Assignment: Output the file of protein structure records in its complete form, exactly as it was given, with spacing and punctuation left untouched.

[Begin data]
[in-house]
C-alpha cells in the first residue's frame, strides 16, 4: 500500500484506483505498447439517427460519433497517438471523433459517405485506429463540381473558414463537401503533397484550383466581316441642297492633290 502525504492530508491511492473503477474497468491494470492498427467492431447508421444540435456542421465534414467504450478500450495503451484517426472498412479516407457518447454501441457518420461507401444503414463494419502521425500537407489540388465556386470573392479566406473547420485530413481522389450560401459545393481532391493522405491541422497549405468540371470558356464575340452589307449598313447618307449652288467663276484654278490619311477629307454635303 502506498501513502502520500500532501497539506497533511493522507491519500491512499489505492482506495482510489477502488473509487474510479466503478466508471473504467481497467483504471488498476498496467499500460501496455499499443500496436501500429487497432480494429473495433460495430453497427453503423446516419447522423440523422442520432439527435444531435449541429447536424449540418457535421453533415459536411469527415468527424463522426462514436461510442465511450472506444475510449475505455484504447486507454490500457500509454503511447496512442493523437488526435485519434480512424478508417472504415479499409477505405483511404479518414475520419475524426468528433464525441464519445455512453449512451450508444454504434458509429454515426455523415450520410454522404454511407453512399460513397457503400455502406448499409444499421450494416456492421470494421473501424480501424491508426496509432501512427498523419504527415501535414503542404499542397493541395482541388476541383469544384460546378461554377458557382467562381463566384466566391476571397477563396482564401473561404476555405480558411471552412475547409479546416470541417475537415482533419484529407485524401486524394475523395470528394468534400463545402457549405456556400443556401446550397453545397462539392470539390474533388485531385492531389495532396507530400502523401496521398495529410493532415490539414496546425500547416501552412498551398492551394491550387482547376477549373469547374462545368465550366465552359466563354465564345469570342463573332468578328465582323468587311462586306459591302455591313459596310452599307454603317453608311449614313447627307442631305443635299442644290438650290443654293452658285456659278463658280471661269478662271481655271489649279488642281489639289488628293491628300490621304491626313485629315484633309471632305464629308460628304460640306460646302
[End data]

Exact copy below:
[in-house]
C-alpha cells in the first residue's frame, strides 16, 4: 500500500484506483505498447439517427460519433497517438471523433459517405485506429463540381473558414463537401503533397484550383466581316441642297492633290 502525504492530508491511492473503477474497468491494470492498427467492431447508421444540435456542421465534414467504450478500450495503451484517426472498412479516407457518447454501441457518420461507401444503414463494419502521425500537407489540388465556386470573392479566406473547420485530413481522389450560401459545393481532391493522405491541422497549405468540371470558356464575340452589307449598313447618307449652288467663276484654278490619311477629307454635303 502506498501513502502520500500532501497539506497533511493522507491519500491512499489505492482506495482510489477502488473509487474510479466503478466508471473504467481497467483504471488498476498496467499500460501496455499499443500496436501500429487497432480494429473495433460495430453497427453503423446516419447522423440523422442520432439527435444531435449541429447536424449540418457535421453533415459536411469527415468527424463522426462514436461510442465511450472506444475510449475505455484504447486507454490500457500509454503511447496512442493523437488526435485519434480512424478508417472504415479499409477505405483511404479518414475520419475524426468528433464525441464519445455512453449512451450508444454504434458509429454515426455523415450520410454522404454511407453512399460513397457503400455502406448499409444499421450494416456492421470494421473501424480501424491508426496509432501512427498523419504527415501535414503542404499542397493541395482541388476541383469544384460546378461554377458557382467562381463566384466566391476571397477563396482564401473561404476555405480558411471552412475547409479546416470541417475537415482533419484529407485524401486524394475523395470528394468534400463545402457549405456556400443556401446550397453545397462539392470539390474533388485531385492531389495532396507530400502523401496521398495529410493532415490539414496546425500547416501552412498551398492551394491550387482547376477549373469547374462545368465550366465552359466563354465564345469570342463573332468578328465582323468587311462586306459591302455591313459596310452599307454603317453608311449614313447627307442631305443635299442644290438650290443654293452658285456659278463658280471661269478662271481655271489649279488642281489639289488628293491628300490621304491626313485629315484633309471632305464629308460628304460640306460646302